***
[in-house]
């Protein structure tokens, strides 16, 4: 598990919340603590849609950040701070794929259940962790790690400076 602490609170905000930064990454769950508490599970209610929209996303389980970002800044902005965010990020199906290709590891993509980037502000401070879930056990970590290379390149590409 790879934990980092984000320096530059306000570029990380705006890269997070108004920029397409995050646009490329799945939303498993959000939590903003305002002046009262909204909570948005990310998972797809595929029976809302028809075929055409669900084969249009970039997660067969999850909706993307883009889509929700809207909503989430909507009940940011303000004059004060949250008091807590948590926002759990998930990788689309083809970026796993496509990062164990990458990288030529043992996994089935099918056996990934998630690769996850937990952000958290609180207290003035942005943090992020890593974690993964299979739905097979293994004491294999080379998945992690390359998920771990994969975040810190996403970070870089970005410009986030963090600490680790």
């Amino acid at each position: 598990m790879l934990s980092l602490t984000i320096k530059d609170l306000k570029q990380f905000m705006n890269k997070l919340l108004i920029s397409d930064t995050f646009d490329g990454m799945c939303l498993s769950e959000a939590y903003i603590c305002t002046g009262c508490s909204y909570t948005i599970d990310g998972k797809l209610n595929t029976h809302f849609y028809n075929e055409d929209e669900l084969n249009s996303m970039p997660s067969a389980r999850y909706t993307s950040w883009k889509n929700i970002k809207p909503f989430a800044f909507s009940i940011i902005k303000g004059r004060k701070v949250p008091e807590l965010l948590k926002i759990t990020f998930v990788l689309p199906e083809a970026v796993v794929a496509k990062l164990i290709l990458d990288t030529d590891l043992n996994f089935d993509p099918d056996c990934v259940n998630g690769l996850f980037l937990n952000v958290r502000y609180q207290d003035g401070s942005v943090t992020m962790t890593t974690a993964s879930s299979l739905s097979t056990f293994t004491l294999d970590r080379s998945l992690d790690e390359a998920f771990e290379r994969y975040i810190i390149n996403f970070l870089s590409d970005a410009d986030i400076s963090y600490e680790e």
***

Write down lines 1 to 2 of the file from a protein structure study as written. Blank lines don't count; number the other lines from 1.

[in-house]
């Protein structure tokens, strides 16, 4: 598990919340603590849609950040701070794929259940962790790690400076 602490609170905000930064990454769950508490599970209610929209996303389980970002800044902005965010990020199906290709590891993509980037502000401070879930056990970590290379390149590409 790879934990980092984000320096530059306000570029990380705006890269997070108004920029397409995050646009490329799945939303498993959000939590903003305002002046009262909204909570948005990310998972797809595929029976809302028809075929055409669900084969249009970039997660067969999850909706993307883009889509929700809207909503989430909507009940940011303000004059004060949250008091807590948590926002759990998930990788689309083809970026796993496509990062164990990458990288030529043992996994089935099918056996990934998630690769996850937990952000958290609180207290003035942005943090992020890593974690993964299979739905097979293994004491294999080379998945992690390359998920771990994969975040810190996403970070870089970005410009986030963090600490680790």